This Humanising Business
Tim Leberecht’s words on a more humane workplace. Sounds like a more more humane world to us!
Tomorrow’s leaders must know how to use vulnerability, mystery, and wonder to create a more human enterprise. But our resistance to romance in business is a huge mistake. Most employees worldwide feel disconnected at work and disenchanted with what they do. According to a 2013 Gallup poll, only 13% of respondents identified themselves as “fully engaged” on the job, yet we spend up the majority of our waking hours there. Moreover, trust in business leaders is at the lowest level since the 2008 financial crisis (according to the 2016 Edelman Trust Barometer).
This estrangement with business has been quickened by an inundation of technologies that allow us to measure everything, so we can know everything. Tools such as Meeting Mediator or other sensor-based sociometric applications help teams manage social dynamics at the workplace; we can analyze sentiments, for example, tracking when we’re happiest during a workday; and experts tout the “algorithmic CEO,” “algorithmic HR,” and the “quantified self going corporate” as the future of business.
Comfort, convenience, and control become less effective when the way we experience ourselves and others in business is tainted by boredom and routine, guided by processes and data, within the narrow confines of our professional lives, devoid of awe and wonder. There’s a lot of talk about “humanizing the enterprise,” but this vision will never become a reality if we exclude large parts of our humanity from business, as employees or consumers. We critically need workplace environments and customer experiences that honor our full selves, not just disparate parts. We need a new appreciation for what we cannot measure and cannot grasp, for the opaque spaces between our busy comings and goings, the things happening in the dark or not happening at all.
A new romantic movement
This is romantic terrain, in fact, it’s the playground of romanticism, the movement that emerged in the late 18th century, inspired by British poets and writers like Keats, Wordsworth, and Lord Byron, in response to the age of enlightenment, which had espoused reason over emotion, and shunned subjectivity and transcendence from large parts of society.
Two hundred years later, the new normal of datafication appears to be pushing us to another tipping point. A new romantic counter-movement is on the rise, only this time it is heralded by the new poets, the new meaning-makers of our time—business leaders and entrepreneurs. There are early signs of both corporate behemoths and start-ups shifting from a smart to a new romantic way of doing business. These companies take the freedom to occasionally defy the principles of efficiency and convenience for the sake of enchantment. They have begun to design workplace and customer experiences that acknowledge how unpredictability and elusiveness can make us human.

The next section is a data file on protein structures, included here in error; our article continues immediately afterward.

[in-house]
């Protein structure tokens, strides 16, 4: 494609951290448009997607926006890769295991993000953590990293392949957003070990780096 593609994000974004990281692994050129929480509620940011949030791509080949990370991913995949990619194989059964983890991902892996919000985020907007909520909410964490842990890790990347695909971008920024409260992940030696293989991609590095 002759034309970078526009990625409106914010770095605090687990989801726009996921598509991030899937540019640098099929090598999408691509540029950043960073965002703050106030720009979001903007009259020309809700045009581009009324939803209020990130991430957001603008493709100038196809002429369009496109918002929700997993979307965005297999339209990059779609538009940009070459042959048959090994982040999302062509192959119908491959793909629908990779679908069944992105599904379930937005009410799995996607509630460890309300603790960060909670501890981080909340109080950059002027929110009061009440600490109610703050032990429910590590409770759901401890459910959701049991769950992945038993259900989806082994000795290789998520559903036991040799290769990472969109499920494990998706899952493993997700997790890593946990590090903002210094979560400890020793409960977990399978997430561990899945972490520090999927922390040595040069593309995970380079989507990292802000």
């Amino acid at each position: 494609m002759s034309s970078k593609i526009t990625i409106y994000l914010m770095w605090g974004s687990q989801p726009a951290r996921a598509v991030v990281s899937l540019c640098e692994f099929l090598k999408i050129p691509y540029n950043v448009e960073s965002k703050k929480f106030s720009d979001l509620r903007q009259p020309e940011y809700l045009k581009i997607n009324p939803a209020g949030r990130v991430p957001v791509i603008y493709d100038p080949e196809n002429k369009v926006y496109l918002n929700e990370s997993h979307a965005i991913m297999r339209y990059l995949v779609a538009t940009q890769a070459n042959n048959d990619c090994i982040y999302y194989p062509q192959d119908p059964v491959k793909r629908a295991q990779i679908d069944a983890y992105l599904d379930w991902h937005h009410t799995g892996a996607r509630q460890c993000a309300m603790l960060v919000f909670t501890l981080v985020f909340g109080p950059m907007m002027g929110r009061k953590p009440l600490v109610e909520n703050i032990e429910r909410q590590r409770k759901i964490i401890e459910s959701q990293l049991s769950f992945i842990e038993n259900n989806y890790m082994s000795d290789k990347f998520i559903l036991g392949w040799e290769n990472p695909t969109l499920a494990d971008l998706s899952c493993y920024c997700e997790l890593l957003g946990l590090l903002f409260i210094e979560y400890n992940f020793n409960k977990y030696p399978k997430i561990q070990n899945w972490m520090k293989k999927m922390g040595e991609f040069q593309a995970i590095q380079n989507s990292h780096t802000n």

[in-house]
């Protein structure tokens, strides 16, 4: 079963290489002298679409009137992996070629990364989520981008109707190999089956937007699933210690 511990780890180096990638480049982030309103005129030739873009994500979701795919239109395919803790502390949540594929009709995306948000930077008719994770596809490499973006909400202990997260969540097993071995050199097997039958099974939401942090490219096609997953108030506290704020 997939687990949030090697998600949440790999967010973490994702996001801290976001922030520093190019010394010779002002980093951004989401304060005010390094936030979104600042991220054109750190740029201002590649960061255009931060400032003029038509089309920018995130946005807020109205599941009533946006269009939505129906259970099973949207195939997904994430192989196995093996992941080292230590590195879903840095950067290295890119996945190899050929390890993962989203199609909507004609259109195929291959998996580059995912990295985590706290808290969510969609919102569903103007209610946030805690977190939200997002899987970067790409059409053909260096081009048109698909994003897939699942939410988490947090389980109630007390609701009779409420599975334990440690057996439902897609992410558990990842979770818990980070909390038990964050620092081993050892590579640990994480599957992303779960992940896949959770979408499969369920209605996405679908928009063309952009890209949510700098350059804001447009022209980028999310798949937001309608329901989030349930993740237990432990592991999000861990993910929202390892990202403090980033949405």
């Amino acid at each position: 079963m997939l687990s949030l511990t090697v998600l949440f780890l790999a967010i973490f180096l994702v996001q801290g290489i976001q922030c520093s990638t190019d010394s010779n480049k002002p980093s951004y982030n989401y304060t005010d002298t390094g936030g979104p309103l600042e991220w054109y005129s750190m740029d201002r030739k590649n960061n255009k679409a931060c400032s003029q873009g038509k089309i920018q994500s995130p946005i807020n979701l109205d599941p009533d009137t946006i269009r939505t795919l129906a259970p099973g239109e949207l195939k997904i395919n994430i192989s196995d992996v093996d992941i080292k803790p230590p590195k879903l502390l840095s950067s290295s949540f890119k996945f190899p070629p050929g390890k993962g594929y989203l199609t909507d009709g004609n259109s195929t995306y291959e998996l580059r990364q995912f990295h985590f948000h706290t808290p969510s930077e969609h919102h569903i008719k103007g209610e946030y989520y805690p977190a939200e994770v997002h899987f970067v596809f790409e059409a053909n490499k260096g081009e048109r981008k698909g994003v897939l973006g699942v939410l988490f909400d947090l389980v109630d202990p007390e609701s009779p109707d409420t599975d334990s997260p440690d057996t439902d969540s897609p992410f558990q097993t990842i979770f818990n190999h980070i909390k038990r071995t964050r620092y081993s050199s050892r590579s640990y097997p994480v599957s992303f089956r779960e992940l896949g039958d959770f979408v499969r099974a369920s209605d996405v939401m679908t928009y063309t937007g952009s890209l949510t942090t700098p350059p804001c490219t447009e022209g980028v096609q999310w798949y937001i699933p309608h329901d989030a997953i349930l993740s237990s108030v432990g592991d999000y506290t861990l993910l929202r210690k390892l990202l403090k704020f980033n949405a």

Fortune 500 companies like Amazon, Samsung, and Salesfore.com engineer serendipity and deliberate detours into their workplaces to spur innovation—and delight. Detour, an app for “gorgeous” location-based audio walking tours, lets users discover the world around them with fresh ears and eyes, off the beaten path. The School of Poetic Computation promises “more poetry, less demo.” Under the tagline “Tell No One,” UK-based Secret Cinema runs “mystery screenings,” with movie and locations disclosed only on short notice. Prime Produce has set out to establish a secret guild for 21st-century social entrepreneurs. House of Genius allows entrepreneurs to discuss ideas and business in person, but anonymously. Underground supper clubs, the Burning Man festival, Snapchat, and Pop-Up Magazine take advantage of the allure of ephemeral experiences. Others celebrate the kindness of strangers: Airbnb is entirely built on ter inherently romantic notion of peeking into the lives of others.
And to find a romantic CEO, we need look no further than Microsoft, of all companies: Satya Nadella has exhibited humility and an emotional, more vulnerable leadership style since he took the helm in Redmond. Wired called it “warm, fuzzy, and slightly bonkers.” For the romantic, that’s a compliment.
Doubt not data
Fueled by this groundswell, it may not be hard to imagine that the modus operandi of business is evolving into a romantic quest. We can finally dream that another business world is possible, one where we start off the work day at a Daybreaker event, dancing with hundreds of other workers at 6:30 am; talk to strangers on a commuter train; swap desks and roles when we arrive at work; launch secret leagues with other rebels at work; and institute “I Am Here Days” where we pursue only one task with only one person.
This new romantic way of doing business offers up a world where we can show up as a different person every day and still be trusted, where we have the right to follow our hearts and change our minds. It’s a business world where “kindness is the new disruption,” as the entrepreneur and author Jessica Lawrence put it, a “delight surplus” a critical ingredient of every transaction, and uncertainty and doubt the welcome sources of innovation. It’s a business world that nurtures our desire for communion beyond community, for catharsis over consumption, for a feeling of authenticity rather than a data-based objective logic.
Romantic business leaders understand that romance in business is not about loving what you do or doing what you love. It’s not about constant happiness either, but all about small moments of adventure, mystery, and intimacy. These moments may be fleeting, but they still root in us long after we’ve signed off from our computers and stepped away from our desks.
So as we go to work and build a more human enterprise, let’s remind ourselves of the words by romantic poet William Blake: “I will not reason and compare: my business is to create.”